This paper offers an interpretation of the role of emotions in understanding the transitions that young people make to university. I draw on qualitative research with a group of non‐traditional students, entering elite universities, to argue that youth transitions are emotional as well instrumental affairs. I argue that choice‐making processes incorporate both trust in, and fear of, the transitions infrastructure, and that these emotions infuse more instrumental judgements about the economic benefits of higher education. I also demonstrate that emotional aspects of class – including feelings of entitlement to education and the rejection of normative student identities – constitute the experience of ‘being’ or ‘doing’ a student. A broader understanding of how young people become university students then depends not just on developing a new identity but on the complex interaction between emotion and infrastructure.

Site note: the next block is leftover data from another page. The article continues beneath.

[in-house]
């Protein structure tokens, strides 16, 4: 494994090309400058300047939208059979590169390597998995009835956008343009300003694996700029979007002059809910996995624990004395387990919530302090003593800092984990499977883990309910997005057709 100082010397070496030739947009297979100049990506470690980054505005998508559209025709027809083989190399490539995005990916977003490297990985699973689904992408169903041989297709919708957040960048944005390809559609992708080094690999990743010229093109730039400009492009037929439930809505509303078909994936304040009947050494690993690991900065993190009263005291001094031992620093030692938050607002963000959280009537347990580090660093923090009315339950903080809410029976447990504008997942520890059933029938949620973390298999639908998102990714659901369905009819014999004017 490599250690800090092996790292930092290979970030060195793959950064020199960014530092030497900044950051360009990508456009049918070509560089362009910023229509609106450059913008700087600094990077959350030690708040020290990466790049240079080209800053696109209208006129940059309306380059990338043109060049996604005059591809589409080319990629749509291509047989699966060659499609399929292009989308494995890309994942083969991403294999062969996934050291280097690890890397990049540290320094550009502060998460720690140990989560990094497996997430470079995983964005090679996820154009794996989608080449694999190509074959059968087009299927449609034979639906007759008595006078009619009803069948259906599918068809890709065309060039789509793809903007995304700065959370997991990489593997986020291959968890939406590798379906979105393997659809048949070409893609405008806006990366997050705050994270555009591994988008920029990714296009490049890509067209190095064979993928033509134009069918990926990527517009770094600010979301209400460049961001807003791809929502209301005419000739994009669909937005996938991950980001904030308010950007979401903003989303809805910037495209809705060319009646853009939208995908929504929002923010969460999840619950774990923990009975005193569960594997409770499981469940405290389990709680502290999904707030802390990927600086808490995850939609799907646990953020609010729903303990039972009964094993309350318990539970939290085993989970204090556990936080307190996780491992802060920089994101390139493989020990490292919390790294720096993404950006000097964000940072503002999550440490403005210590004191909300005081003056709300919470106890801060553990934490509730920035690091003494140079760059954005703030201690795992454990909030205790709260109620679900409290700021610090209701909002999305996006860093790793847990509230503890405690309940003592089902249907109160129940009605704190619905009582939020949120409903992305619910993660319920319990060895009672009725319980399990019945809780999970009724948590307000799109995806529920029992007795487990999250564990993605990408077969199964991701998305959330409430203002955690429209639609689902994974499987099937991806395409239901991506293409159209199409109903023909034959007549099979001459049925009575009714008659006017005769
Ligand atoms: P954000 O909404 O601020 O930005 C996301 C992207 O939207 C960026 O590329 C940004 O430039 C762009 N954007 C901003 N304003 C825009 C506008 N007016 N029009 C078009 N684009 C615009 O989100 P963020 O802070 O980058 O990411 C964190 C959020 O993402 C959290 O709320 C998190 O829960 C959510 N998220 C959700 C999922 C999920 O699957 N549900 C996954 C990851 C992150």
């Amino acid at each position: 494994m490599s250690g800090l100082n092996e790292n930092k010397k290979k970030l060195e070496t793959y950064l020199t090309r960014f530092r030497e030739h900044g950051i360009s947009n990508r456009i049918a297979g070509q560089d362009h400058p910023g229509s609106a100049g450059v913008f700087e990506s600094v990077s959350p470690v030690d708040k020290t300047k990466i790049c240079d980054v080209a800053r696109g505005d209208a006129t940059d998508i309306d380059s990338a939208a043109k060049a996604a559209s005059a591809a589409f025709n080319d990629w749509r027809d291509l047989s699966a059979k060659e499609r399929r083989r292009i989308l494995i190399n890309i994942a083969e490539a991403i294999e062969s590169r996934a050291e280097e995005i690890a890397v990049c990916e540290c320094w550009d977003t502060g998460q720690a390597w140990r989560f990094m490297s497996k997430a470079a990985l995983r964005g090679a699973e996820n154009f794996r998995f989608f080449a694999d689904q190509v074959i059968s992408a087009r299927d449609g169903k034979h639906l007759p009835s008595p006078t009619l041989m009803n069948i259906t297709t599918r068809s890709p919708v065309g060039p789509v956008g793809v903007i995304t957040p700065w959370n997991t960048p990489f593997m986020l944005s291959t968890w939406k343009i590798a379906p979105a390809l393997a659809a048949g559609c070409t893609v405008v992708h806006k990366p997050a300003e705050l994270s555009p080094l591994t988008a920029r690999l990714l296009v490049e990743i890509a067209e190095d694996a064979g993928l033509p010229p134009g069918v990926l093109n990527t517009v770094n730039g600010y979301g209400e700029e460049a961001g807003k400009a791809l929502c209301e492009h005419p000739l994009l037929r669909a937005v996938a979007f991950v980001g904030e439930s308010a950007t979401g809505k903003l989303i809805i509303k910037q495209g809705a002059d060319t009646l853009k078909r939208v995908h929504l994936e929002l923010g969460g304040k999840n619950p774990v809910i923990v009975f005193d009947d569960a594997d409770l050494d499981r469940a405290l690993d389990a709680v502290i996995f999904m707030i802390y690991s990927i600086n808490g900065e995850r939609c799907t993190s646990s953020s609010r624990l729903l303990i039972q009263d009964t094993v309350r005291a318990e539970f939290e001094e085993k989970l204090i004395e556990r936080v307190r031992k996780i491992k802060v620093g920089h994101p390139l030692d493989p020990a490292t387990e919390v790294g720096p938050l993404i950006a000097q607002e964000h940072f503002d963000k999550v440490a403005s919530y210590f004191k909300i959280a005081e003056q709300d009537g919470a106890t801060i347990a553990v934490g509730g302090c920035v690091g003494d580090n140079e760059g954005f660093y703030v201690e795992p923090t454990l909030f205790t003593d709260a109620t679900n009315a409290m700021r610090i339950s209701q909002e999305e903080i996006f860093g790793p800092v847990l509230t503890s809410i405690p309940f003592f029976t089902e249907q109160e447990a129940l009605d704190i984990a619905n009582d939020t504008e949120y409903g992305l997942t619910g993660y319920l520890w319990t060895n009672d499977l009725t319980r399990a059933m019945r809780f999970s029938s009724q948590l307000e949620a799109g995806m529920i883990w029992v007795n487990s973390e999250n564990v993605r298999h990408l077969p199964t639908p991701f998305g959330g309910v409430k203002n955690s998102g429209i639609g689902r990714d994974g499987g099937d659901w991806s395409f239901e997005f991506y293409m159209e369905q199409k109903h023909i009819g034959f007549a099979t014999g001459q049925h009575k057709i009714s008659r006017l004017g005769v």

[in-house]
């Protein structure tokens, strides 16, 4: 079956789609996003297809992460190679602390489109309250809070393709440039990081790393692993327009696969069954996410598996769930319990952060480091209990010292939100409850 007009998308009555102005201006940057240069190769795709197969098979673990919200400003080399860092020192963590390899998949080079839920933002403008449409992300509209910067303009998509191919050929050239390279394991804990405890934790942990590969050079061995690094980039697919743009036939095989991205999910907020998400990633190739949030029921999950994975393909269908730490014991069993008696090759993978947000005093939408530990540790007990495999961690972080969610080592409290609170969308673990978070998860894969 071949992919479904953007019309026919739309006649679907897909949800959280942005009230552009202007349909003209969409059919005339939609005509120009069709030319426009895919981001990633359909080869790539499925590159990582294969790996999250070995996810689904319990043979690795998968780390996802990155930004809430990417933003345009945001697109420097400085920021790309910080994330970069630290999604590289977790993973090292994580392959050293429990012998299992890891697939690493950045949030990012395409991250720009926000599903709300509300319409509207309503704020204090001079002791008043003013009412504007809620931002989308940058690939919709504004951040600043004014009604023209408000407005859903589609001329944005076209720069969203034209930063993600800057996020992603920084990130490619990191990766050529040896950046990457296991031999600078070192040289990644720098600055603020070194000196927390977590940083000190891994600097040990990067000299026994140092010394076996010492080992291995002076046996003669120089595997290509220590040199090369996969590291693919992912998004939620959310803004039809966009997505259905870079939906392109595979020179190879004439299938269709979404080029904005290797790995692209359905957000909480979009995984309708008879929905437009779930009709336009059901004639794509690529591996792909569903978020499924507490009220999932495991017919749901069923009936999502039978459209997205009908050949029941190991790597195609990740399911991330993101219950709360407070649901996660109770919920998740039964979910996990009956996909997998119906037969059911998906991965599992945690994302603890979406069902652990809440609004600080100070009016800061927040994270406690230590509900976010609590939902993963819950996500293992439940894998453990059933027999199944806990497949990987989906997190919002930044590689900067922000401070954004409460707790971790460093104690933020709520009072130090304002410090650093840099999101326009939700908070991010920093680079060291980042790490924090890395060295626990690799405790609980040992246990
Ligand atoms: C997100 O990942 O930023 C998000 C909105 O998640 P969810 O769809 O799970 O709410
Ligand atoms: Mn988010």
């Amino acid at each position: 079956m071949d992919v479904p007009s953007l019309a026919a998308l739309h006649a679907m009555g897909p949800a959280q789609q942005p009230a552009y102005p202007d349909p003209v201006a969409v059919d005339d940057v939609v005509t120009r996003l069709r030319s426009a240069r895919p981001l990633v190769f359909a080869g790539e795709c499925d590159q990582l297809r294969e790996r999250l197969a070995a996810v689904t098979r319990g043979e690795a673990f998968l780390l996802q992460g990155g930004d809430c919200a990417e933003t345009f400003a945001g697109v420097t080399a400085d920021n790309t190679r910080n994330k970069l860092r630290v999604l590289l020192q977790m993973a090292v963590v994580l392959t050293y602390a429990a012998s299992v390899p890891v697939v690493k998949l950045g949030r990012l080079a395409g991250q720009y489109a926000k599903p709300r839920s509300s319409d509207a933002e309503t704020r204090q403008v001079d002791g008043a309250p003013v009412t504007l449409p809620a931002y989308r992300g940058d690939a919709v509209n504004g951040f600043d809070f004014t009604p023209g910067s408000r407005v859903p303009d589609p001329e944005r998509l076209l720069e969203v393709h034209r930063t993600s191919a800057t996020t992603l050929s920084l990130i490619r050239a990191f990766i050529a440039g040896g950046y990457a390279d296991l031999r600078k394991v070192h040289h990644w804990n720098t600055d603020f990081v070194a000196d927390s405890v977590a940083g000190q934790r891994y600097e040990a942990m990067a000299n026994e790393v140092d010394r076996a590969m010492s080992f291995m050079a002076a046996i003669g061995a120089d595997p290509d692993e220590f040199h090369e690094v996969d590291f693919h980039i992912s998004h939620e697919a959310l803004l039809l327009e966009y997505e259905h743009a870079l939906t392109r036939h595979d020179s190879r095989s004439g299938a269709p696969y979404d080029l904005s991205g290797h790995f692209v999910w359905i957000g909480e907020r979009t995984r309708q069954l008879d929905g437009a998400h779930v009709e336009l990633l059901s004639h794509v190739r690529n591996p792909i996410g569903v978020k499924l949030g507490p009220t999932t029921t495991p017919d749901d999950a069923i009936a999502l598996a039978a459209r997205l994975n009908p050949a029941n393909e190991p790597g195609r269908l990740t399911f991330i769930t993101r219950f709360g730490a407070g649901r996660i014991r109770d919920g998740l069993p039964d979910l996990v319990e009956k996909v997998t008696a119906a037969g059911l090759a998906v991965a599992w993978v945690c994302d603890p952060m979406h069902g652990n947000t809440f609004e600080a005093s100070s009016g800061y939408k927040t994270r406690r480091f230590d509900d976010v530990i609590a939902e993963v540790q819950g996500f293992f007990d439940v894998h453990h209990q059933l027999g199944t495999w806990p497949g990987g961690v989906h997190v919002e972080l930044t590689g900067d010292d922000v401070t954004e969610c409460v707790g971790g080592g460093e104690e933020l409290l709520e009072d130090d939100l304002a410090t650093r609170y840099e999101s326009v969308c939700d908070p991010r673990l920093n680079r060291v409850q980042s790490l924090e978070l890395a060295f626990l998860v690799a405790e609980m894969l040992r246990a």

- youth transitions